The Power of Discovery in Safety
Discovering new safety strategies requires a hands-on approach.
- By Robert Pater
- May 01, 2021
I’d like to share a major key we’ve discovered in close to four decades of preparing organizational members, from CEOs to line staff, how to work and live much safer. We work to harness the power of discovery to simultaneously engage, energize and elevate safer actions and performance. Discovery taps into and unleashes the innate drives of curiosity, self-determination and accomplishment. For example, the exhilaration you felt when you were finally able to find your balance to stay upright on a bicycle or on skis without falling.
Sure, we’ve frequently encountered entrenched approaches of broadcasting policies and procedures companies expect workers to follow. We tell them and they make it happen or we try to persuade or guilt trip them into complying. We then try to punish them when they don’t measure up.
I understand the draw to manage safety this way. Of course, all organizations must have baseline policies and procedures, especially in process safety where the repercussions can be enormous where regulating agencies require these. Typically, dictating safety methods are driven by highly-trained professionals or leaders responsible for considering a bigger picture than line workers. Amidst overloaded schedules, this expert-driven approach may appeal by appearing faster and easier to tell than the extra time entailed in asking to uncover then overcome obstacles to adopting new methods. Any kind of engagement always takes more time than just broadcasting what to do and how to do it. Furthermore, being a decisive “ready-set-action director” can support some who value being important or in control and can quickly check off pre-set objectives to some degree.
I’ve often heard too many attempted engagement approaches that are actually seen by workers as insincere, manipulative or just impatiently going through the motions of asking either under pressure to get onboard or without leaders really listening. Ron Bowles says, “Just as workers can learn to ‘pencil whip’ forms, safety leaders can fall into the trap of ‘pencil whipping’ leadership (as in merely issuing a directive to get it done without taking the time to engage workers to develop understanding and support.) Plus, consider how many safety programs, interventions, emphasis, mandates, and more a 20-year employee has seen in their career. It’s only reasonable to expect their first response become jaded and think, ‘here we go again.’”
I continuously remind myself that each individual marches to the beat of his own drum, considering new beliefs and adopting information and different methods. Being more deliberate doesn’t necessarily reflect negatively on a person’s intelligence or interest in safety.
But this command-and-control path is also beset with divots. In my experience, this kind of approach reflects the lowest two out of four levels of safety culture. It’s unlikely to drive you into the land of global-class performance.
In contrast, discovery underlies changing beliefs. There’s nothing that deeply and lastingly motivates people as when they self-convince, discovering something for themselves. In the same way that the ten things I tell you no matter how true they are is far less important than the one idea or realization you come to yourself.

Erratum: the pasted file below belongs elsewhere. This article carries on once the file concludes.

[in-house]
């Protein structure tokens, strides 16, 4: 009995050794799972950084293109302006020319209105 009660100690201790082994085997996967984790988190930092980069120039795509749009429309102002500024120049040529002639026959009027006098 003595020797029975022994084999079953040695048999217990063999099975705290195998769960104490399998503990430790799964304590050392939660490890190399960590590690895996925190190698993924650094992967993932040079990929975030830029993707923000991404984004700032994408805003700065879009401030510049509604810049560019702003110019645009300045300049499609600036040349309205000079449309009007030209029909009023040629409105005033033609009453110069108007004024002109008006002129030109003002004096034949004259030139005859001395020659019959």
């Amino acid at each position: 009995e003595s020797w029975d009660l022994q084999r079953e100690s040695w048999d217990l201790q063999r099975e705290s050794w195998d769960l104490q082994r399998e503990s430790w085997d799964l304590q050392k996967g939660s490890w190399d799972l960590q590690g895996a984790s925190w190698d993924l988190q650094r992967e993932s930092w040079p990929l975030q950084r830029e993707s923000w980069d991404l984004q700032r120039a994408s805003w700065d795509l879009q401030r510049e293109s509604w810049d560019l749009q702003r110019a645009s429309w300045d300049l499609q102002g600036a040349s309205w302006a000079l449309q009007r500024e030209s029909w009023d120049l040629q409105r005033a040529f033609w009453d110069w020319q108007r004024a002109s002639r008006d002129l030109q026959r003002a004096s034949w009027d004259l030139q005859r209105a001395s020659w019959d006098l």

Think more about discovery as “try it out and see for yourself.” They can personally explore and determine how a safety procedure, PPE or technique might best work for them. What minor adaptations to make for it to make sense, become comfortable and, above all, be used.
We base our MoveSMART® systems on providing discovery opportunities for people to wake up and experience powerful, positive impacts they can immediately access just by making some of the right, small changes. To truly make the largest impact, however, it’s not enough to just tell or even show a seemingly amazing demonstration. Nowadays, so many are used to being tricked by magic, diverted by media special effects or even blatantly lied to that many people have become honorary citizens of the State of Missouri whose unofficial nickname is “Show Me.” Leaders, take this to an even higher level and find ways for people to discover for themselves. If we can do it, so can you.
Invite people to get out of their seats and try it out for themselves. Don’t just discuss or show new PPE, pass it around and encourage people to try it on. Ron Bowles says, “Discovery (and ownership of the solution) can be as simple as trying on and selecting from three different styles of safety glasses to determine which pair they personally prefer.” Don’t merely tell people to get closer to a load they’ll lift, have them try lifting that same load. Make it light for safety purposes. Position their feet at different distances so they can experience for themselves that increasing distance from an object increases tension on the lower back while ratcheting down available lifting strength.
You’ve likely heard that “a picture is worth a thousand words.” We’ve long gone by an extension of this: “A physical experience is worth a million words or scores of videos.” Ron Bowles says, “Discovering new information or methods for yourself leads to you making this your own. Then no one has to enforce compliance; instead, you become an advocate for yourself (and often for others.)”
Granted, this is just the tip of the iceberg, but the real change can and does happen, often with highly resistant people. Experiencing the positive impact of guided discovery raises energy and excitement for safety. It internally motivates, upgrades beliefs and commitment that can fission safety performance to previously unheard-of levels.
This article originally appeared in the May 1, 2021 issue of Occupational Health & Safety.